The Shakespeare Conference: SHK 17.0611 Friday, 30 June 2006
Date: Thursday, 29 Jun 2006 14:52:48 -0300
Subject: Bowdlers on Death of Ophelia
I have been working on bowdlerized versions of Hamlet to find out how
different texts describe Ophelia's death in the nineteenth century and
am rather puzzled.
I have compared The Family Shakespeare to the Arden edition and can't
find the many infamous expurgations commonly attributed to the Bowdlers.
A part from a couple of lines cut from Gertrude's description of the
accident, everything else remains pretty much the same.
Why, then, do many claim that the Bowdlers only euphemistically refer to
Ophelia's death as an accidental drowning rather than the suicide
implied by Shakespeare? The grave diggers' words have not been modified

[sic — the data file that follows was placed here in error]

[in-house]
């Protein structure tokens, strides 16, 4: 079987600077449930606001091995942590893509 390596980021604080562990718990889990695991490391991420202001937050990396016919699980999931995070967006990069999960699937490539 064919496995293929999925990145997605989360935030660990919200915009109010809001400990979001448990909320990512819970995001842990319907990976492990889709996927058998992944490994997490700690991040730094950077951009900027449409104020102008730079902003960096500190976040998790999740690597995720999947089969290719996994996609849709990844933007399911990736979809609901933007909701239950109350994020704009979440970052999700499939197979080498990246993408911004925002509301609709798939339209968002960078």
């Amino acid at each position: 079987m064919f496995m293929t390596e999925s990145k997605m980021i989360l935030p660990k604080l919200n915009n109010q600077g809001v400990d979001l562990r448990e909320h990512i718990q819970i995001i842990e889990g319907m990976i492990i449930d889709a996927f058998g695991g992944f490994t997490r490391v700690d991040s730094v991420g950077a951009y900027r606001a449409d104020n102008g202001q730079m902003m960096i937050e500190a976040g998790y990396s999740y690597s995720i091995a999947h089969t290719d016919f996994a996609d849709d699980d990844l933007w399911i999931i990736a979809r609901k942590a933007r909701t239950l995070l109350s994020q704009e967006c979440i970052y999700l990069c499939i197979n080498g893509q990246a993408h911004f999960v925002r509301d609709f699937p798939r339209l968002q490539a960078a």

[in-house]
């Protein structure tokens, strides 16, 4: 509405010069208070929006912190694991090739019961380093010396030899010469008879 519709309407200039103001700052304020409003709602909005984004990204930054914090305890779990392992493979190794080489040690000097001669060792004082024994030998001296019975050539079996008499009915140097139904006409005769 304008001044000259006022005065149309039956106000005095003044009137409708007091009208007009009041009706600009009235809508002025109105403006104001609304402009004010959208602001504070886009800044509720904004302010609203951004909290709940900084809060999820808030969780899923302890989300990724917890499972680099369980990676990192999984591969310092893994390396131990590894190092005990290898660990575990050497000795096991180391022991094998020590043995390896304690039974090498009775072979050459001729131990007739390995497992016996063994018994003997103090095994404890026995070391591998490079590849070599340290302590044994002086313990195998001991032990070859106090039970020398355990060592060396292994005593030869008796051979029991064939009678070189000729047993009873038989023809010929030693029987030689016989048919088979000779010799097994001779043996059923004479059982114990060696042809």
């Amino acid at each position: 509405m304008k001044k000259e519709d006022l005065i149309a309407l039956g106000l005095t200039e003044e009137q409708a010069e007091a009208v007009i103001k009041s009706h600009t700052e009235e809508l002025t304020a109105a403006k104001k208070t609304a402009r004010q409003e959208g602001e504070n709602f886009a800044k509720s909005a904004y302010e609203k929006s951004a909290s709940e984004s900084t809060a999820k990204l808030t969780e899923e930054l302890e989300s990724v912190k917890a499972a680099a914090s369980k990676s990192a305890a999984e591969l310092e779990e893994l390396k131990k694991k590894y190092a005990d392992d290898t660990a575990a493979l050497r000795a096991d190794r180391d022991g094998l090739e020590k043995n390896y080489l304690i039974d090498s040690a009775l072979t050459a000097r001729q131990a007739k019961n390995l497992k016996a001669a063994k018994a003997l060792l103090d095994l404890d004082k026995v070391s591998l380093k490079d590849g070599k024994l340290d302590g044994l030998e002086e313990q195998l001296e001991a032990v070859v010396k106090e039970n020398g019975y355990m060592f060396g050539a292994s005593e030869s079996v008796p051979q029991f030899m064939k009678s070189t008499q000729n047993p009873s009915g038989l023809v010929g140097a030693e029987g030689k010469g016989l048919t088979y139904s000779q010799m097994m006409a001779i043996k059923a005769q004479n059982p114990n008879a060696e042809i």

and neither have Laertes' to the "churlish priest", hence the
insinuation is clear.
Could it be that the 1st editions, probably written by Henrietta, were
more radical in relation to Ophelia than the later ones? (I should add
that the Family Shakespeare edition I have was published in 1861).
I would be very grateful indeed if a good soul could help me - no
libraries here in Brazil have The Family Shakespeare, therefore I cannot
compare mine to earlier editions.
Many thanks and best wishes,
S H A K S P E R: The Global Shakespeare Discussion List
The S H A K S P E R Web Site <http://www.shaksper.net>
DISCLAIMER: Although SHAKSPER is a moderated discussion list, the
opinions expressed on it are the sole property of the poster, and the
editor assumes no responsibility for them.